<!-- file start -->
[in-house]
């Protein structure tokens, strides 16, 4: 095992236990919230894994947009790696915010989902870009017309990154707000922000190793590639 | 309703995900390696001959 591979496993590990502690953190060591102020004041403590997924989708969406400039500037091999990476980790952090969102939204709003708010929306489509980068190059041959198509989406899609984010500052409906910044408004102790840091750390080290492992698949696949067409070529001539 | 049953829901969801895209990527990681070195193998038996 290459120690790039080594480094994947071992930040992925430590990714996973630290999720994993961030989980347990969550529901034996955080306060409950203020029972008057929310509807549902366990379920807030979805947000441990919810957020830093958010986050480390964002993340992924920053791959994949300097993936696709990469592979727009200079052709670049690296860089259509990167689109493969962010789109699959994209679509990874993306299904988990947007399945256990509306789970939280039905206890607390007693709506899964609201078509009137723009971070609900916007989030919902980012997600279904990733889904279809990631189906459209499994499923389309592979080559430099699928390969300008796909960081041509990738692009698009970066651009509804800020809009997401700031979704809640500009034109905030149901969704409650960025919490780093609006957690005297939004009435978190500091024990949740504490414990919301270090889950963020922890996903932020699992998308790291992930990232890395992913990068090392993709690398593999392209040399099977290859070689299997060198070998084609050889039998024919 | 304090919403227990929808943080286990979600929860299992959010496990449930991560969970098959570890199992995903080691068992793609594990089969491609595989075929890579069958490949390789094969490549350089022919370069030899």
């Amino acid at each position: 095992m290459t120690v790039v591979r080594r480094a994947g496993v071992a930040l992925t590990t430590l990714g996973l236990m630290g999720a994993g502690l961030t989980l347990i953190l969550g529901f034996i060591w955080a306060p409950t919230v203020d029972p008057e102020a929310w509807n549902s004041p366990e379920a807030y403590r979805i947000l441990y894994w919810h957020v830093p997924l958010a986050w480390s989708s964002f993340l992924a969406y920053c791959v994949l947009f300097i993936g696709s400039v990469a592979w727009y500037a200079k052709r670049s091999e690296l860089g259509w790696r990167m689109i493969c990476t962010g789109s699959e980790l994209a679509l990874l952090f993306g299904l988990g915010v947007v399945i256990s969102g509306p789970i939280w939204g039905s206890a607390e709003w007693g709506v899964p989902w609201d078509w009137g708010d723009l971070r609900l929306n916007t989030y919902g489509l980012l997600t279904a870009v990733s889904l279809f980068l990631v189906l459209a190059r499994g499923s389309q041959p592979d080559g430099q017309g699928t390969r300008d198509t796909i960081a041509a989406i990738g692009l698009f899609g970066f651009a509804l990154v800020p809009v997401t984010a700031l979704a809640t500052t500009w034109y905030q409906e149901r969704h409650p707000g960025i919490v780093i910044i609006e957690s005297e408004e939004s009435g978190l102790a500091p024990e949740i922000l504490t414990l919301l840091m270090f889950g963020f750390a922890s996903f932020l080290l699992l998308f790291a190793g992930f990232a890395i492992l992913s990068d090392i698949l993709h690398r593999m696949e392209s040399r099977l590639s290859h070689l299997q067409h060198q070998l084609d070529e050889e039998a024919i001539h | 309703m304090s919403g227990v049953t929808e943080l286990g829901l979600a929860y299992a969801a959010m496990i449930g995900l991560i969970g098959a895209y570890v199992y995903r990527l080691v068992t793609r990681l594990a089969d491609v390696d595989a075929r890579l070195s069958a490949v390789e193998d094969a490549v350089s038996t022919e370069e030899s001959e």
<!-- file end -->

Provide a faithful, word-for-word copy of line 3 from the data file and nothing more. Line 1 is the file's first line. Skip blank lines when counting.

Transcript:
């Amino acid at each position: 095992m290459t120690v790039v591979r080594r480094a994947g496993v071992a930040l992925t590990t430590l990714g996973l236990m630290g999720a994993g502690l961030t989980l347990i953190l969550g529901f034996i060591w955080a306060p409950t919230v203020d029972p008057e102020a929310w509807n549902s004041p366990e379920a807030y403590r979805i947000l441990y894994w919810h957020v830093p997924l958010a986050w480390s989708s964002f993340l992924a969406y920053c791959v994949l947009f300097i993936g696709s400039v990469a592979w727009y500037a200079k052709r670049s091999e690296l860089g259509w790696r990167m689109i493969c990476t962010g789109s699959e980790l994209a679509l990874l952090f993306g299904l988990g915010v947007v399945i256990s969102g509306p789970i939280w939204g039905s206890a607390e709003w007693g709506v899964p989902w609201d078509w009137g708010d723009l971070r609900l929306n916007t989030y919902g489509l980012l997600t279904a870009v990733s889904l279809f980068l990631v189906l459209a190059r499994g499923s389309q041959p592979d080559g430099q017309g699928t390969r300008d198509t796909i960081a041509a989406i990738g692009l698009f899609g970066f651009a509804l990154v800020p809009v997401t984010a700031l979704a809640t500052t500009w034109y905030q409906e149901r969704h409650p707000g960025i919490v780093i910044i609006e957690s005297e408004e939004s009435g978190l102790a500091p024990e949740i922000l504490t414990l919301l840091m270090f889950g963020f750390a922890s996903f932020l080290l699992l998308f790291a190793g992930f990232a890395i492992l992913s990068d090392i698949l993709h690398r593999m696949e392209s040399r099977l590639s290859h070689l299997q067409h060198q070998l084609d070529e050889e039998a024919i001539h | 309703m304090s919403g227990v049953t929808e943080l286990g829901l979600a929860y299992a969801a959010m496990i449930g995900l991560i969970g098959a895209y570890v199992y995903r990527l080691v068992t793609r990681l594990a089969d491609v390696d595989a075929r890579l070195s069958a490949v390789e193998d094969a490549v350089s038996t022919e370069e030899s001959e």